International Pronouns Day will be celebrated tomorrow by local grassroot communities.

The Day was launched in 2018 and takes place on the third Wednesday of October each year. It seeks to make respecting, sharing, and educating about personal pronouns common practice.

Pronouns are the words we use to refer to someone when we are not using their name; “They”, “Them”, “She”, “Her”, “He”, “Him”, “Zie”, “Fey”, are just some examples.

Alisha Jade Brown is the president of the LGBTQ+ society at LJMU and feels this day is extremely important to raise awareness around personal pronouns.


Alisha wanted to add that everyone’s experiences are different and her views are not necessarily that of the whole community.

There are often worries about mis-gendering someone, but Alisha said: “We don’t really mind if you slip up every once in a while, as long as you correct yourself, so it’s not really a problem unless you’re constantly referring to someone by the wrong pronouns intentionally.”

When this day was first celebrated in 2018, Instagram did not have a gender identity pronoun option. As of last year, people can now share the pronoun they wish to be referred to as on their profile. I created a poll on Instagram to see if my followers felt this was a positive step for the social media platform and 28% felt it was not useful.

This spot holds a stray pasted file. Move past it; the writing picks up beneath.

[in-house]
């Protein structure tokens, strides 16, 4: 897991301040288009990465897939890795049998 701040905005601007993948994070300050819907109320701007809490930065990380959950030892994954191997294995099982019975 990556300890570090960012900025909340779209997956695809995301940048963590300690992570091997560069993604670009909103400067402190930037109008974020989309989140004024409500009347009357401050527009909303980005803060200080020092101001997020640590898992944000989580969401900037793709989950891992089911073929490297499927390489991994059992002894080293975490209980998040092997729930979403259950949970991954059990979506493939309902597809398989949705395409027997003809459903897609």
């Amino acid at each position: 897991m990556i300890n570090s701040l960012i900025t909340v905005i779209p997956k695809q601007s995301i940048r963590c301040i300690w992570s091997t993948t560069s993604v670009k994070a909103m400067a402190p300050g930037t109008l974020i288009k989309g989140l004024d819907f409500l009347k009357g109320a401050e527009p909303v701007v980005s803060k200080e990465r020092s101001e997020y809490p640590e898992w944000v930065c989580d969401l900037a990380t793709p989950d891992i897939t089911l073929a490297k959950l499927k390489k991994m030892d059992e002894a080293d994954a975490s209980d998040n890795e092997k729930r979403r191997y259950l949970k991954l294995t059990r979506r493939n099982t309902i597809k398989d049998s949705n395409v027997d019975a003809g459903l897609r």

Yaz Batey, who identifies as they/them, disagreed with this percentage. They said the function makes Instagram more inclusive and it helps people normalise people having different pronouns.


Respect was a common theme when passers by were asked their opinions on using correct pronouns.


Here are some ways that everyone can support the LGBTQ+ community in everyday life.

Top-tips when it comes to pronouns:

  • When you introduce yourself, include your pronoun. This can remind people that it may not always be obvious what pronoun someone uses.
  • Put your pronouns in your email signature, social media profiles and Zoom/MS Teams account names.
  • Try to avoid addressing groups or people with gendered language (e.g. instead of using ‘ladies and gentleman’, use the word ‘everyone’ to address a group.
  • If you are not sure what someone’s pronouns are, ask them.
  • If you accidentally mis-gender someone (use the wrong pronoun), just apologise and make sure you use their correct pronoun from that point on.

Practise with Pronouns is a website which can help educate you on how to use them correctly.

Featured image © Coni Harpham


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